Illustration by Tim Cook
"May I see your ID, please?” the server at the Sidewalk Café asks Levar Stoney. The former secretary of the commonwealth and Richmond mayoral candidate had, seconds earlier, ordered a Devils Backbone Vienna Lager.
“Oh,” he says, patting his pockets. “I left my wallet in the car.” The server is unmoved. Her expression reads as some combination of I’ve-never-heard-that-one-before and sorry-but-not-sorry. Stoney exchanges a sheepish look with his spokesman, the equally baby-faced Matt Corridoni, who shuffles from the booth and out the front door, and the candidate revises his order for the time being. “I’m very old,” he reassures the server as she turns away.
The 35-year-old mayoral hopeful is the youngest in the field of eight candidates. He’s got the backing of the city’s Democratic political establishment, including his former boss, Gov. Terry McAuliffe. He raised $417,000 in three months, twice as much as his nearest opponent. Stoney has a real shot at becoming the next mayor of this city, but in a dimly lit Fan bar, he can’t pass for 21.
Millennials — roughly defined as the generation of people born between 1981 and 2001 — have flocked to cities across the country in the last decade. Richmond has seen its fair share, including Stoney, who relocated after graduating from James Madison University in 2004. They come for the low rents and the river and stay for the murals, craft beer, bicycles, festivals and startups.
The demographic shift has caused the average age in the city to drop to 32. Despite this, millennials are largely unrepresented in city government. That may be changing.
“Given how big of a segment of the population we are, as younger folks, we should be helping to craft the policy that’s driving our city forward,” says Scott Barlow, a 28-year-old candidate for the Richmond School Board in the Fan-anchored 2nd District who also serves as vice president of the Metro Richmond Area Young Democrats.
Stoney’s bid to become the city’s first millennial mayor may be the most prominent example, but it’s hardly the only one. Look through the more than 50 candidates running for Richmond City Council and Richmond School Board, and you’ll find a crop of 20- and 30-somethings campaigning for local office — 18 in all. They are both native Richmonders and transplants, politically savvy and utter novices. Their respective campaigns are well-funded and penniless. If they have anything in common, aside from the generation to which they belong, it is a desire to usher in a new era of political leadership in a city they believe is clinging to the past, to its detriment.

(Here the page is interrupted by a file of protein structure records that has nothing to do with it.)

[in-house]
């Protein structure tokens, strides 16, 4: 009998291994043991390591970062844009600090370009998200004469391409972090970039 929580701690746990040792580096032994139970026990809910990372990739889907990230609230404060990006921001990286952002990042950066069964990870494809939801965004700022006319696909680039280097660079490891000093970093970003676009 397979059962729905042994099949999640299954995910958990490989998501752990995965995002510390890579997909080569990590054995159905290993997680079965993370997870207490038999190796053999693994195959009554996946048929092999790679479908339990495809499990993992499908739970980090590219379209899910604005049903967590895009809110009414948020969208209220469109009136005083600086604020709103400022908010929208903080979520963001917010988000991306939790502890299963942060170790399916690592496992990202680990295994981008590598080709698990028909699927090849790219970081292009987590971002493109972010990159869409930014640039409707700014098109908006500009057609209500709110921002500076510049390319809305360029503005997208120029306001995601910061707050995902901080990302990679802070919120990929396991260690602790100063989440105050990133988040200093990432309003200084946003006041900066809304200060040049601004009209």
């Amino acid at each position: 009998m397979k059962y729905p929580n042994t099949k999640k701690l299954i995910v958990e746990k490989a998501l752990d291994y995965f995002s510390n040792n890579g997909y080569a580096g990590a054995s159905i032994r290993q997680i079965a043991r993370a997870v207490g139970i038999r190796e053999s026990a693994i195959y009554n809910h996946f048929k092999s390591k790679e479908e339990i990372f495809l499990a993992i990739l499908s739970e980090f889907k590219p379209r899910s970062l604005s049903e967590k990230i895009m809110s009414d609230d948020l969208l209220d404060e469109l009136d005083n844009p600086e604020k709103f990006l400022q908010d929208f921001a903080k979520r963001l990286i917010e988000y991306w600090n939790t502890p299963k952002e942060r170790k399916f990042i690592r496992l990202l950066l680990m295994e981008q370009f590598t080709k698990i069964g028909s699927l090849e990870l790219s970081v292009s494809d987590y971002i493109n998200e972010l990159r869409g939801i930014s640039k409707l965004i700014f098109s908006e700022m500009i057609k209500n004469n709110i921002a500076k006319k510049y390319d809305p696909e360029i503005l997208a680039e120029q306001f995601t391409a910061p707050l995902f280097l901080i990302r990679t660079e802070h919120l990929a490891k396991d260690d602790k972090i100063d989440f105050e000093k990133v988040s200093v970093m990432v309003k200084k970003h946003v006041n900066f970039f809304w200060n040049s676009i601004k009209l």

“What this generation brings more than any other is we are willing to get past the last 50 years of this city,” says Donald L. Moss III, a council candidate in the 6th District. “And we’re willing to do it — I know in my heart — in a respectful and reasonable way. I think that this generation wants to face all of Richmond’s history in one full scope.”
Moss, 31, lives in Southern Barton Heights. He is challenging longtime incumbent Ellen Robertson in a district stretching from North Side through the East End and across the river into South Richmond. It is ground zero for demographic changes in the city, due to redevelopment in Shockoe and Manchester that has drawn young renters. New residents want the same thing lifelong Richmonders want, Moss says: a clean, safe city with good schools.
What remains to be seen is whether millennial candidates will entice millennial voters to the polls. If data is any indication, the answer is no. People older than 65 are 10 times as likely to cast a ballot in a local election as people aged 18 to 34, according to a 2015 Portland State University study of voter turnout for mayoral elections in four cities. Three of the cities held off-year mayoral elections; the fourth, Portland, Oregon, still saw senior turnout trump millennial turnout 8-to-1.
Still, some young candidates, like Rebecca Keel, are counting on their peers to bolster their campaigns. Keel, 24, recently completed her master’s degree in social work at Virginia Commonwealth University. She is one of three candidates running for the open city council seat in the Fan-anchored 2nd District. While Keel’s two opponents — developer Charlie Diradour and School Board representative Kimberly Gray — may be older and more experienced, Keel sees her age as an asset for appealing to students and young people living around VCU who are likely to turn out en masse for the presidential election.
“[Local candidates] are probably your neighbors, and they’re directly spending your money on the things you interact with every day,” Keel says. “To get that message into young folks’ hearts and heads is really, really important.”
Sean Smith, a 28-year-old resident of the Forest Hill neighborhood, is one of several candidates seeking the open school board seat in the 4th District. The Franklin Military Academy graduate says running for office, and voting in the local elections, is an opportunity for young people to take ownership of the political process, to claim a stake in the city they haven’t yet realized they possess.
“Millennials are really going to be that needed ingredient to continue the progression of our city,” Smith says.
Win or lose, the young candidates have already sent a message to the city’s political establishment. It may sound familiar: The times, they are a-changin’.